The April 21, 2021 police shooting of Andrew Brown set off local community protests throughout Elizabeth City, North Carolina, where activists demanded the release of bodycam footage and for officers to be charged in his death.

While the protests remained universally peaceful, a state of emergency was announced which imposed an 8pm curfew. News2Share provided daily video and photo coverage from April 28 (the second day of 8pm curfew) to May 2nd, when a major march drew hundreds from out of state.

April 28

Daily protests in Elizabeth City regularly began at 5pm and took to the streets. Police would block traffic on either end of the march.

As the sun set on Elizabeth City, the 8pm curfew came into effect. Activists continued to demonstrate peacefully but in defiance of the curfew order.

Hours later, riot police forcefully arrested several protesters in Elizabeth City, North Carolina Wednesday night for defying an 8 pm curfew.

The protesters had been demanding the release of complete bodycamera footage in the police shooting death of Andrew Brown, which had been denied earlier in the day by a local judge.

“You guys are out here in riot gear when there’s been nothing but peace in Elizabeth City,” said activist Lydia McCaskill, General of the Original Black Panthers of Gastonia, North Carolina, into a megaphone a block from the police line. “It makes no sense at all! They have been peaceful! What is the point of this?”

Police approached and arrested her. While handcuffed, she yelled out that officers were charging her with “inciting a riot.” News2Share later confirmed that officers ultimately charged her with curfew violation and disorderly conduct.

There was no riot.

The protest had not involved violence or vandalism ahead of policing intervening.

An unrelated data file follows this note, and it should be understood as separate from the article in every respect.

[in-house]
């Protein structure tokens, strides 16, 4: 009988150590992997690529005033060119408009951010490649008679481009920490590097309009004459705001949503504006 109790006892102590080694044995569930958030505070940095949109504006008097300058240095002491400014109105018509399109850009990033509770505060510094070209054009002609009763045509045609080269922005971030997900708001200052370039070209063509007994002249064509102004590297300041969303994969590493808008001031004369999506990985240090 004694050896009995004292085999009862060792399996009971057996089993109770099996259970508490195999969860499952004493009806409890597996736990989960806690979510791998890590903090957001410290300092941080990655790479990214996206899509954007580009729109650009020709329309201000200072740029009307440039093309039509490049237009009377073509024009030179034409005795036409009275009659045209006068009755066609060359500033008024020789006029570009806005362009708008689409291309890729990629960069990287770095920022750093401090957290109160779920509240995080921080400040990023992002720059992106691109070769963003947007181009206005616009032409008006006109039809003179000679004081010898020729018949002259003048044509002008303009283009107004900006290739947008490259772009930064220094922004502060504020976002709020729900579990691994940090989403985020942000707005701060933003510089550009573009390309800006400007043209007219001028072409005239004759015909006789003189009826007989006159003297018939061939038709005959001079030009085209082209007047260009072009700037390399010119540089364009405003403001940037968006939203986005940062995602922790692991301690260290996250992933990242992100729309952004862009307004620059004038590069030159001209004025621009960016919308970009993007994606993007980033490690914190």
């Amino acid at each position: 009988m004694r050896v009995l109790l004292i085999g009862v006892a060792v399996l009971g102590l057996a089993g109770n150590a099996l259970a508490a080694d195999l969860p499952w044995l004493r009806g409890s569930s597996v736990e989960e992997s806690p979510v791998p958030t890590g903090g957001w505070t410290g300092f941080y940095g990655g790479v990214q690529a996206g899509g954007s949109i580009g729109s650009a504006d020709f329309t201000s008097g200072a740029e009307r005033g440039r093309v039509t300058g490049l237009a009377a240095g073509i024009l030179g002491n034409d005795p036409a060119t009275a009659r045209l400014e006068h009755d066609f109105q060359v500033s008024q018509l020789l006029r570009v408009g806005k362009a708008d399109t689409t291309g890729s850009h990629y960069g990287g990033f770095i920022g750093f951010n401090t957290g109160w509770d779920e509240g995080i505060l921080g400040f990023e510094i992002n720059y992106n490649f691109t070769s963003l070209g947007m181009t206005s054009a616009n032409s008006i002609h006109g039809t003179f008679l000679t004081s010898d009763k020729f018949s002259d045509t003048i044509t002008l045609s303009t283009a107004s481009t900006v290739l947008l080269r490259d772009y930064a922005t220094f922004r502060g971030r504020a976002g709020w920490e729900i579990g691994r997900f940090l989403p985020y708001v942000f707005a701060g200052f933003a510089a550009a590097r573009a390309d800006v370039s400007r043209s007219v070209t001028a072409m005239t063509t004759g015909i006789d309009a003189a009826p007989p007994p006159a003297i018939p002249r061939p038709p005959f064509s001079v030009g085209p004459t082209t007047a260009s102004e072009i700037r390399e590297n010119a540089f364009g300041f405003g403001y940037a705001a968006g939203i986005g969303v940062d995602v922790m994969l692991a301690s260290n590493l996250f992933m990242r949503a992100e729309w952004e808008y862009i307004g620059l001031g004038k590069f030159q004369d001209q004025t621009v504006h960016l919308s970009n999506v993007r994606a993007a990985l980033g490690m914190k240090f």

“Andrew Brown! Andrew Brown!” Protesters loaded into a police bus continued to speak to the press from behind the barred window.

“They’re violating our human rights,” one said. “They’re barbaric.” “We just want them to be transparent about this bodycam footage.”

April 29

Activists returned to the streets April 29, the third day a curfew was in place, to continue demanding answers.

This time, having been informed by City Councilman Gabriel Adkins that the city would potentially loosen or eliminate the curfew if protesters did not block roadways or bridges, the group instead remained outside the public safety building as curfew began.

Riot police arrested at least four protesters as the area entered its third night of curfew.

Police formed a line and pushed back on protesters who remained past the beginning of the 8 pm curfew around 9:20 pm.

As officers pushed past alleys and backyards, they checked to make sure nobody escaped those directions. In one instance caught on camera, an officer pointed a weapon around a corner, while another unholstered his handgun as he searched the area.

They found a bag, but not a person.

“We just want justice, that’s all!” yelled an activist at the police line.

Leave now, or you will be arrested!” Officers pushed forward, grabbed a man, and pulled him away from sight behind the shield line.

A second man walked into the intersection and held his fist in the air, knowing he’d be arrested.

“Do not resist Darius, give them your hands!” a concerned woman begged from behind him. Police pulled him away and continued their push.